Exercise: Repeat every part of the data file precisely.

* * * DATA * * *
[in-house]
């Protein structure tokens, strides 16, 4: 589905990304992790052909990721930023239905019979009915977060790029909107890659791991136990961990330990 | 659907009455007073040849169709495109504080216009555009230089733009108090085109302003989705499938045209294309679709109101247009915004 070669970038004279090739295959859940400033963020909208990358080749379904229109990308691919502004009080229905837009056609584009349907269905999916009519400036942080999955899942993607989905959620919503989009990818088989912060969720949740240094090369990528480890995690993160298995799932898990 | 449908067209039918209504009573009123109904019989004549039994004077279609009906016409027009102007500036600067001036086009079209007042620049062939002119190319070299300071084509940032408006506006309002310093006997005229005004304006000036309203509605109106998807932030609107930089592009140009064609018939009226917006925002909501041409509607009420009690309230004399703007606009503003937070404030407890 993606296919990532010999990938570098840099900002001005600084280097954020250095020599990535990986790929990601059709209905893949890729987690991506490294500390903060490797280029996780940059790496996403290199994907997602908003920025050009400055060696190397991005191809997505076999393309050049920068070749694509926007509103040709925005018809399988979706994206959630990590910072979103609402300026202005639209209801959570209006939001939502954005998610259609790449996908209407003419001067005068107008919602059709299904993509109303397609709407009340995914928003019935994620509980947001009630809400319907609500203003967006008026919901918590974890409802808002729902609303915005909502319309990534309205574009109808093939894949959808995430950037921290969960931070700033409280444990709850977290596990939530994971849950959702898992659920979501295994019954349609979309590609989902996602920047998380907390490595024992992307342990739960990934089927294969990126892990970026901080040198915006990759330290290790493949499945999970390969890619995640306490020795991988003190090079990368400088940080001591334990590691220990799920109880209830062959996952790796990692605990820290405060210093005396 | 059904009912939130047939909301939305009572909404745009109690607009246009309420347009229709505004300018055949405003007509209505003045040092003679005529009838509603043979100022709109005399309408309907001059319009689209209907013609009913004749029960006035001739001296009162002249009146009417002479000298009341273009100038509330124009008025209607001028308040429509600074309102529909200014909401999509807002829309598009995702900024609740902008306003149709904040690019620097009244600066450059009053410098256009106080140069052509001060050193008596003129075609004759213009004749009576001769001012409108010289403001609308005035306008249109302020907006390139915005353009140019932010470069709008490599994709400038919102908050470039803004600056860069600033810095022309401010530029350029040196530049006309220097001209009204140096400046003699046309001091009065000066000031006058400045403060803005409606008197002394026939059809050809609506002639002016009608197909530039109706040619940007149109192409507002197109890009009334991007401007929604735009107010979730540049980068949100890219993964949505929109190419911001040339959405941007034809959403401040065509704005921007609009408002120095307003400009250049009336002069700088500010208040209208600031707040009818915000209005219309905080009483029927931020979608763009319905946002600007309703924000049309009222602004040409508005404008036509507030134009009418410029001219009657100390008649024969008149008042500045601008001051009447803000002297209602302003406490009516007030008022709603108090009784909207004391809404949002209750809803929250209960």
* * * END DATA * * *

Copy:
[in-house]
């Protein structure tokens, strides 16, 4: 589905990304992790052909990721930023239905019979009915977060790029909107890659791991136990961990330990 | 659907009455007073040849169709495109504080216009555009230089733009108090085109302003989705499938045209294309679709109101247009915004 070669970038004279090739295959859940400033963020909208990358080749379904229109990308691919502004009080229905837009056609584009349907269905999916009519400036942080999955899942993607989905959620919503989009990818088989912060969720949740240094090369990528480890995690993160298995799932898990 | 449908067209039918209504009573009123109904019989004549039994004077279609009906016409027009102007500036600067001036086009079209007042620049062939002119190319070299300071084509940032408006506006309002310093006997005229005004304006000036309203509605109106998807932030609107930089592009140009064609018939009226917006925002909501041409509607009420009690309230004399703007606009503003937070404030407890 993606296919990532010999990938570098840099900002001005600084280097954020250095020599990535990986790929990601059709209905893949890729987690991506490294500390903060490797280029996780940059790496996403290199994907997602908003920025050009400055060696190397991005191809997505076999393309050049920068070749694509926007509103040709925005018809399988979706994206959630990590910072979103609402300026202005639209209801959570209006939001939502954005998610259609790449996908209407003419001067005068107008919602059709299904993509109303397609709407009340995914928003019935994620509980947001009630809400319907609500203003967006008026919901918590974890409802808002729902609303915005909502319309990534309205574009109808093939894949959808995430950037921290969960931070700033409280444990709850977290596990939530994971849950959702898992659920979501295994019954349609979309590609989902996602920047998380907390490595024992992307342990739960990934089927294969990126892990970026901080040198915006990759330290290790493949499945999970390969890619995640306490020795991988003190090079990368400088940080001591334990590691220990799920109880209830062959996952790796990692605990820290405060210093005396 | 059904009912939130047939909301939305009572909404745009109690607009246009309420347009229709505004300018055949405003007509209505003045040092003679005529009838509603043979100022709109005399309408309907001059319009689209209907013609009913004749029960006035001739001296009162002249009146009417002479000298009341273009100038509330124009008025209607001028308040429509600074309102529909200014909401999509807002829309598009995702900024609740902008306003149709904040690019620097009244600066450059009053410098256009106080140069052509001060050193008596003129075609004759213009004749009576001769001012409108010289403001609308005035306008249109302020907006390139915005353009140019932010470069709008490599994709400038919102908050470039803004600056860069600033810095022309401010530029350029040196530049006309220097001209009204140096400046003699046309001091009065000066000031006058400045403060803005409606008197002394026939059809050809609506002639002016009608197909530039109706040619940007149109192409507002197109890009009334991007401007929604735009107010979730540049980068949100890219993964949505929109190419911001040339959405941007034809959403401040065509704005921007609009408002120095307003400009250049009336002069700088500010208040209208600031707040009818915000209005219309905080009483029927931020979608763009319905946002600007309703924000049309009222602004040409508005404008036509507030134009009418410029001219009657100390008649024969008149008042500045601008001051009447803000002297209602302003406490009516007030008022709603108090009784909207004391809404949002209750809803929250209960």